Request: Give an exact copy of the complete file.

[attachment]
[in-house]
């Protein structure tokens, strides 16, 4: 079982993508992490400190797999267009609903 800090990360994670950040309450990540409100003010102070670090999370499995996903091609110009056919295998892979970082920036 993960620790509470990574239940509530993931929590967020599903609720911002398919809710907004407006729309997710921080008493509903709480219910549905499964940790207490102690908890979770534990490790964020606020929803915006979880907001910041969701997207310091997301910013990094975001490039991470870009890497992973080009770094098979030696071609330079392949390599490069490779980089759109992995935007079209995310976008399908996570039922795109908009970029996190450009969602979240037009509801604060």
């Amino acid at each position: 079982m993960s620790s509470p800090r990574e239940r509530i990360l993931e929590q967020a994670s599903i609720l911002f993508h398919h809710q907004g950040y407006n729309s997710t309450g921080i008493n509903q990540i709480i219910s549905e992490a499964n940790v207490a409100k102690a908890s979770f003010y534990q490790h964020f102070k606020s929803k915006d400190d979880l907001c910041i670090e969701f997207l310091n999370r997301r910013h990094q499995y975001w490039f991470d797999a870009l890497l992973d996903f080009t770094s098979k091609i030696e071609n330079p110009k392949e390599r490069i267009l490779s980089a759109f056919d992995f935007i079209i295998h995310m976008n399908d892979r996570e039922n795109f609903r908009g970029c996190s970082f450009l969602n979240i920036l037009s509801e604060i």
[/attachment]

[in-house]
């Protein structure tokens, strides 16, 4: 079982993508992490400190797999267009609903 800090990360994670950040309450990540409100003010102070670090999370499995996903091609110009056919295998892979970082920036 993960620790509470990574239940509530993931929590967020599903609720911002398919809710907004407006729309997710921080008493509903709480219910549905499964940790207490102690908890979770534990490790964020606020929803915006979880907001910041969701997207310091997301910013990094975001490039991470870009890497992973080009770094098979030696071609330079392949390599490069490779980089759109992995935007079209995310976008399908996570039922795109908009970029996190450009969602979240037009509801604060």
């Amino acid at each position: 079982m993960s620790s509470p800090r990574e239940r509530i990360l993931e929590q967020a994670s599903i609720l911002f993508h398919h809710q907004g950040y407006n729309s997710t309450g921080i008493n509903q990540i709480i219910s549905e992490a499964n940790v207490a409100k102690a908890s979770f003010y534990q490790h964020f102070k606020s929803k915006d400190d979880l907001c910041i670090e969701f997207l310091n999370r997301r910013h990094q499995y975001w490039f991470d797999a870009l890497l992973d996903f080009t770094s098979k091609i030696e071609n330079p110009k392949e390599r490069i267009l490779s980089a759109f056919d992995f935007i079209i295998h995310m976008n399908d892979r996570e039922n795109f609903r908009g970029c996190s970082f450009l969602n979240i920036l037009s509801e604060i």